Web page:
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Musings / April 18, 2019

The Yomiuri Shimbun In the early Heisei era (1989-2019), manga culture researcher Keiichi Makino wrote, “I think we can say that manga featuring subjects that were considered problematic culturally have robustly matured and their position has been accepted in society.”

I thought about which manga were considered culturally unacceptable, and hit upon one. To list the characteristics of the protagonist, he’s a master thief who sometimes bungles things, indecently walks in a bandy-legged way, is a lecherous person ... He is Lupin III.

Monkey Punch, the author of Lupin III and whose real name was Kazuhiko Kato, has died at the age of 81. His pen produced Lupin and other characters in the manga, including Daisuke Jigen, Ishikawa Goemon, Fujiko Mine and Inspector Zenigata.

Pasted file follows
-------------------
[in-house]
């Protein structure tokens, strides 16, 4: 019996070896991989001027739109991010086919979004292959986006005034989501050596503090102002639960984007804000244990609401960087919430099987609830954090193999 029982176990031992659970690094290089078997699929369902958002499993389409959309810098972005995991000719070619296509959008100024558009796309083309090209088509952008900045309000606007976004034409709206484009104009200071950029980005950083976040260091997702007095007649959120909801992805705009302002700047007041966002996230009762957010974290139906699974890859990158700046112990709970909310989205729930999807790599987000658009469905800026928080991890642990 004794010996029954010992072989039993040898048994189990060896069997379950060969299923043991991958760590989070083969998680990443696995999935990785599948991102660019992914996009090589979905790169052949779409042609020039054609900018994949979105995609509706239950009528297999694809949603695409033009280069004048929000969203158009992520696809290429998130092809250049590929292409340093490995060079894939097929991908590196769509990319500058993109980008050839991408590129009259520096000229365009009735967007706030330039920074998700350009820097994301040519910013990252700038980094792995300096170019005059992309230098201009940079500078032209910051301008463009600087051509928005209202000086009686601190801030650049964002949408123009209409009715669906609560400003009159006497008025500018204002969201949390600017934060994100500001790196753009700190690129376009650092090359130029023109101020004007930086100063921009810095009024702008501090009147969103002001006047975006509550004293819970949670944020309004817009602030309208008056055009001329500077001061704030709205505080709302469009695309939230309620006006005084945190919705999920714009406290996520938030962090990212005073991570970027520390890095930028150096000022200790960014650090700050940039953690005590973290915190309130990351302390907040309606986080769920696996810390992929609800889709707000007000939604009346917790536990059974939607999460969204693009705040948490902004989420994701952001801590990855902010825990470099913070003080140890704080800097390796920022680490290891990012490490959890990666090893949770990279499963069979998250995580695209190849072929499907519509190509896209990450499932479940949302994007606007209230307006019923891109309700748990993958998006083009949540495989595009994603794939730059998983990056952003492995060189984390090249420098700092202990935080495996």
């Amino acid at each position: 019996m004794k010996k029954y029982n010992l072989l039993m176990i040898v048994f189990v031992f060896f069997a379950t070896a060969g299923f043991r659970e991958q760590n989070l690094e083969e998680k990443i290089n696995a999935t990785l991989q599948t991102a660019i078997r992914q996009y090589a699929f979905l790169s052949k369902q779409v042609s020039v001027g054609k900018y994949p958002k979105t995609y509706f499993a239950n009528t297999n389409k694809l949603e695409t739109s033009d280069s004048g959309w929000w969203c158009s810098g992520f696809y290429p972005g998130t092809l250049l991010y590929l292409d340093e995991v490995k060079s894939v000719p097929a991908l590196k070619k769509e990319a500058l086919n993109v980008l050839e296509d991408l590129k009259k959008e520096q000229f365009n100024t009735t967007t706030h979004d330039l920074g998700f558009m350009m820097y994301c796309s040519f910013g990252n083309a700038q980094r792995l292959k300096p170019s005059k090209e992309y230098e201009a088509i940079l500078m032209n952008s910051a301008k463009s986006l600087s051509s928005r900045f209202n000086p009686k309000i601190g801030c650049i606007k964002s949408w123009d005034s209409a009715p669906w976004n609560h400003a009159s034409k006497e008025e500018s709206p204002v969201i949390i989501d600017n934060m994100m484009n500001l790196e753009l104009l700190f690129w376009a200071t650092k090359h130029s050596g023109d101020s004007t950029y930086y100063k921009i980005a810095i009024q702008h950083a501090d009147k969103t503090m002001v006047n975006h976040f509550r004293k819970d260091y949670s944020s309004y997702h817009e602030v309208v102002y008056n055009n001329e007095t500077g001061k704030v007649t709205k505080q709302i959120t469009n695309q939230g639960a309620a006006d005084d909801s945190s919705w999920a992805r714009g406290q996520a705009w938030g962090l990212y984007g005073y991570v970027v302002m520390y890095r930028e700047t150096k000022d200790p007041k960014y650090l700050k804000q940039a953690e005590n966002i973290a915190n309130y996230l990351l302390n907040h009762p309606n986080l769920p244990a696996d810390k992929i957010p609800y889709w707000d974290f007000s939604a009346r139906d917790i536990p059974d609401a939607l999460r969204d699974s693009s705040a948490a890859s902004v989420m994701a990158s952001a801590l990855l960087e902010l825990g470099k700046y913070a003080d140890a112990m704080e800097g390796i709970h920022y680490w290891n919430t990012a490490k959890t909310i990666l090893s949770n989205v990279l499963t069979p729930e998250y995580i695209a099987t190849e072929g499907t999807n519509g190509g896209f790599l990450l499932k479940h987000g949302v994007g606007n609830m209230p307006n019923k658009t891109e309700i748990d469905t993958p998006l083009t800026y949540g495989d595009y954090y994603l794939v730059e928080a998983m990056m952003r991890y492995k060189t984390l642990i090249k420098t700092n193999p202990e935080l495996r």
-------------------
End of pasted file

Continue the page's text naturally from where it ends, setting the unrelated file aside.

The start of the manga series in a comic magazine dates back to 1967. It was soon made into anime, with the Part V anime aired on the Nippon TV network last year. Over the course of time, many movie versions were produced. When you think about it, these bizarre and fashionable people have spent half a century as popular characters.

It may be because new kids, one after another, came to like the manga. Those who were high school students when the manga first aired on TV will turn 70 soon. The author has passed away, leaving a culture that almost certainly will continue into their third and fourth generations. Thank you, Mr. Punch.

(This is a translation of the Henshu Techo column from The Yomiuri Shimbun’s April 18 issue.)Speech

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